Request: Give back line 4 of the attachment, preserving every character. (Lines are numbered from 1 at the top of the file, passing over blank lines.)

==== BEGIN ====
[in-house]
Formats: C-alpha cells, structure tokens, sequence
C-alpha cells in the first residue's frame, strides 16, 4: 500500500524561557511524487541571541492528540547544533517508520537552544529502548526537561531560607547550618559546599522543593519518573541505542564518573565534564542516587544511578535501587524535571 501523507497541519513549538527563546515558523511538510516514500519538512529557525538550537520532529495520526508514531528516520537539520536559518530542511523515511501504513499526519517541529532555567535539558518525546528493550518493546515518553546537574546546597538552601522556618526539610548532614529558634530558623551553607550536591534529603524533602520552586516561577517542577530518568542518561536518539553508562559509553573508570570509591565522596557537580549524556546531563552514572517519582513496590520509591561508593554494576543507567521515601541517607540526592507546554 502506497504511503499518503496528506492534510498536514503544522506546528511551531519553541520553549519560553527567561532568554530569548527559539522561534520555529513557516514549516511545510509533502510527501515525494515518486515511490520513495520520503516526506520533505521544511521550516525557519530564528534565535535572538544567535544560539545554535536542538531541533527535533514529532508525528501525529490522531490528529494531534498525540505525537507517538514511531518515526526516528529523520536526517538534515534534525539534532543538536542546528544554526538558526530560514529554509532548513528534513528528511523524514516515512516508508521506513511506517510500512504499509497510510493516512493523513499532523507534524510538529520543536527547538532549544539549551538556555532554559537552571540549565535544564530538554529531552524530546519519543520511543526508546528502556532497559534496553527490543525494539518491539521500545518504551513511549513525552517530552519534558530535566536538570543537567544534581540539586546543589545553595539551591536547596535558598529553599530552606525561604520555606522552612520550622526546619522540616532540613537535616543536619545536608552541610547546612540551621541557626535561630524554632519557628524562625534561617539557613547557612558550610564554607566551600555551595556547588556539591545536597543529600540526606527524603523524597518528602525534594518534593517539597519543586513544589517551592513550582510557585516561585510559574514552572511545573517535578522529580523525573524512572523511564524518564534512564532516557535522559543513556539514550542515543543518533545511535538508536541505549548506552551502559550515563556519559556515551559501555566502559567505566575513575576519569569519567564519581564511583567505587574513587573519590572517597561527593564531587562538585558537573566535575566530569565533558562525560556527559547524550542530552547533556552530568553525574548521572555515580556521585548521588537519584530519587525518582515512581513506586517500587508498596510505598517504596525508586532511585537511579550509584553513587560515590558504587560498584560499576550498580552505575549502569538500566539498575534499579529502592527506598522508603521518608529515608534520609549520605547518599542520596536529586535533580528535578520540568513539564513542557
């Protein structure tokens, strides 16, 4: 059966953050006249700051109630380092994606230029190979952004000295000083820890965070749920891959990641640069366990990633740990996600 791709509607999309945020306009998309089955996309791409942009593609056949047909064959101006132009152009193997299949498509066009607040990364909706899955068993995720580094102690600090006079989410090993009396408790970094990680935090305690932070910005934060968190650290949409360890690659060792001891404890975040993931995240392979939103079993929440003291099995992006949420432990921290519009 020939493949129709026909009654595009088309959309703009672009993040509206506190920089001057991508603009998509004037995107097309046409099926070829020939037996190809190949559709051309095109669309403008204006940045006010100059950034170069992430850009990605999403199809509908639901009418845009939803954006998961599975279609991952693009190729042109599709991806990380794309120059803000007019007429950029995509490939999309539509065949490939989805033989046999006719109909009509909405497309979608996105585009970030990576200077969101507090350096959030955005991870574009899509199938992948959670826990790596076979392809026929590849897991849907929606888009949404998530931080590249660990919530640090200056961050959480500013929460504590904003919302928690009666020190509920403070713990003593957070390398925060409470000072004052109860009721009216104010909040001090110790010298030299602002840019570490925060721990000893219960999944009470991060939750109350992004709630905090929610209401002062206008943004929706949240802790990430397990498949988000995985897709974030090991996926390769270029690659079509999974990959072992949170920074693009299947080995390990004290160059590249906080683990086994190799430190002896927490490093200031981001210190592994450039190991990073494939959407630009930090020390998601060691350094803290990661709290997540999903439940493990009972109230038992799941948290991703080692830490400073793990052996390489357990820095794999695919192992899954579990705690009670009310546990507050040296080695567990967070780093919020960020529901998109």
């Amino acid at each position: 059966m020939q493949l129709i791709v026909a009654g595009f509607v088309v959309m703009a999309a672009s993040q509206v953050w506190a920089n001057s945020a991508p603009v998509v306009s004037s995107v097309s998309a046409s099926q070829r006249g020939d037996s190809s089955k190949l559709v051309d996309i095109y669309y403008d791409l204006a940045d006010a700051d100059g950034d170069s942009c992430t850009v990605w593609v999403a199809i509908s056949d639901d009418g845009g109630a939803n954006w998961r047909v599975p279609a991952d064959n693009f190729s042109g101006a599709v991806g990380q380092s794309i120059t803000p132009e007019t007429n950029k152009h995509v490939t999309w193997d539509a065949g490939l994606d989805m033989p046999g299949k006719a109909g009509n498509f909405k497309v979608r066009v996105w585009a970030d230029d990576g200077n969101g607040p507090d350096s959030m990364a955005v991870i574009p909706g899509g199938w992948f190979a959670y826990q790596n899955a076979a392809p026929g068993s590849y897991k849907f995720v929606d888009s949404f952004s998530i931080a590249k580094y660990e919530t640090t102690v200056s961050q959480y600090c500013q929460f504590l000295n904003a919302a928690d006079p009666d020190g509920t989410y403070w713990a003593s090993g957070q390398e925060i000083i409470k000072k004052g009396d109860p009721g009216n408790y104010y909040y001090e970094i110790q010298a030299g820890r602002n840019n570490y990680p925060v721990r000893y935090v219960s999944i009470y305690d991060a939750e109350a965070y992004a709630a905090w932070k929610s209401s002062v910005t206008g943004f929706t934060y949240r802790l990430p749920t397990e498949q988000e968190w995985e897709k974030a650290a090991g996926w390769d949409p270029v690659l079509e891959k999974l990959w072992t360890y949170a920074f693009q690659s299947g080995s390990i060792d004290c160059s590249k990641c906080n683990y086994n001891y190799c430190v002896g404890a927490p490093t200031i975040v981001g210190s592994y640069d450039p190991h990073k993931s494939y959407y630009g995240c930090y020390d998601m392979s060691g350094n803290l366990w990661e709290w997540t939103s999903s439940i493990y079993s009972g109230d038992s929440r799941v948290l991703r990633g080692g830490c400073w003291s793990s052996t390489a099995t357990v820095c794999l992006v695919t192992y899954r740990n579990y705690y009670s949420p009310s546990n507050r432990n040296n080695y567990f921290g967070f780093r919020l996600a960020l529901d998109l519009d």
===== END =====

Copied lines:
């Protein structure tokens, strides 16, 4: 059966953050006249700051109630380092994606230029190979952004000295000083820890965070749920891959990641640069366990990633740990996600 791709509607999309945020306009998309089955996309791409942009593609056949047909064959101006132009152009193997299949498509066009607040990364909706899955068993995720580094102690600090006079989410090993009396408790970094990680935090305690932070910005934060968190650290949409360890690659060792001891404890975040993931995240392979939103079993929440003291099995992006949420432990921290519009 020939493949129709026909009654595009088309959309703009672009993040509206506190920089001057991508603009998509004037995107097309046409099926070829020939037996190809190949559709051309095109669309403008204006940045006010100059950034170069992430850009990605999403199809509908639901009418845009939803954006998961599975279609991952693009190729042109599709991806990380794309120059803000007019007429950029995509490939999309539509065949490939989805033989046999006719109909009509909405497309979608996105585009970030990576200077969101507090350096959030955005991870574009899509199938992948959670826990790596076979392809026929590849897991849907929606888009949404998530931080590249660990919530640090200056961050959480500013929460504590904003919302928690009666020190509920403070713990003593957070390398925060409470000072004052109860009721009216104010909040001090110790010298030299602002840019570490925060721990000893219960999944009470991060939750109350992004709630905090929610209401002062206008943004929706949240802790990430397990498949988000995985897709974030090991996926390769270029690659079509999974990959072992949170920074693009299947080995390990004290160059590249906080683990086994190799430190002896927490490093200031981001210190592994450039190991990073494939959407630009930090020390998601060691350094803290990661709290997540999903439940493990009972109230038992799941948290991703080692830490400073793990052996390489357990820095794999695919192992899954579990705690009670009310546990507050040296080695567990967070780093919020960020529901998109």